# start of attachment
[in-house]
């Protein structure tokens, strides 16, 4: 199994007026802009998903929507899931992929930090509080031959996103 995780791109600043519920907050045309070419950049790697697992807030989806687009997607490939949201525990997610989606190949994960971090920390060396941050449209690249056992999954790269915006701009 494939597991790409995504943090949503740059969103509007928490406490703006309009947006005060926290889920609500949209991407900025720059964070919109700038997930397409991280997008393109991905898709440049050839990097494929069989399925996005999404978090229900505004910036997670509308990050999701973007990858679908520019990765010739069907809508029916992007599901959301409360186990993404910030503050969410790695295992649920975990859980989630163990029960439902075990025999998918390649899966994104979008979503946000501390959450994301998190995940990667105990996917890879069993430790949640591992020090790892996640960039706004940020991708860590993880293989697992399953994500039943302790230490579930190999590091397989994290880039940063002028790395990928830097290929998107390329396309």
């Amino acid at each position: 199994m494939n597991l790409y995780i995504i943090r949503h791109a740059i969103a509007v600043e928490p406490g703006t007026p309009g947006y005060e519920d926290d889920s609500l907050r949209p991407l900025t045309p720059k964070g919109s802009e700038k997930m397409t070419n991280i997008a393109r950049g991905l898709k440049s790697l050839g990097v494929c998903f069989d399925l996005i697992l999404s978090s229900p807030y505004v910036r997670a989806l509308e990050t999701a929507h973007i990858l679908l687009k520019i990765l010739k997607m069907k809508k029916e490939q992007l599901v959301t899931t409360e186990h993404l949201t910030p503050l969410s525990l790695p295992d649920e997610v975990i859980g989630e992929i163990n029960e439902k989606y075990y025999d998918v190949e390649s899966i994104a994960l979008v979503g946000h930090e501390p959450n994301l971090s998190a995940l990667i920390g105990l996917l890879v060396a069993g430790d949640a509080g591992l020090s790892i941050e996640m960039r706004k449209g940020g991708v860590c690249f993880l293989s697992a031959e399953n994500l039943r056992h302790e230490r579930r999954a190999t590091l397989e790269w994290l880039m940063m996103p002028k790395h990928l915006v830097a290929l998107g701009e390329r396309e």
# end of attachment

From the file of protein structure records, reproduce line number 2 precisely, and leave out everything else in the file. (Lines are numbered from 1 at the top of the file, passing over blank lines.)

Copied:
């Protein structure tokens, strides 16, 4: 199994007026802009998903929507899931992929930090509080031959996103 995780791109600043519920907050045309070419950049790697697992807030989806687009997607490939949201525990997610989606190949994960971090920390060396941050449209690249056992999954790269915006701009 494939597991790409995504943090949503740059969103509007928490406490703006309009947006005060926290889920609500949209991407900025720059964070919109700038997930397409991280997008393109991905898709440049050839990097494929069989399925996005999404978090229900505004910036997670509308990050999701973007990858679908520019990765010739069907809508029916992007599901959301409360186990993404910030503050969410790695295992649920975990859980989630163990029960439902075990025999998918390649899966994104979008979503946000501390959450994301998190995940990667105990996917890879069993430790949640591992020090790892996640960039706004940020991708860590993880293989697992399953994500039943302790230490579930190999590091397989994290880039940063002028790395990928830097290929998107390329396309």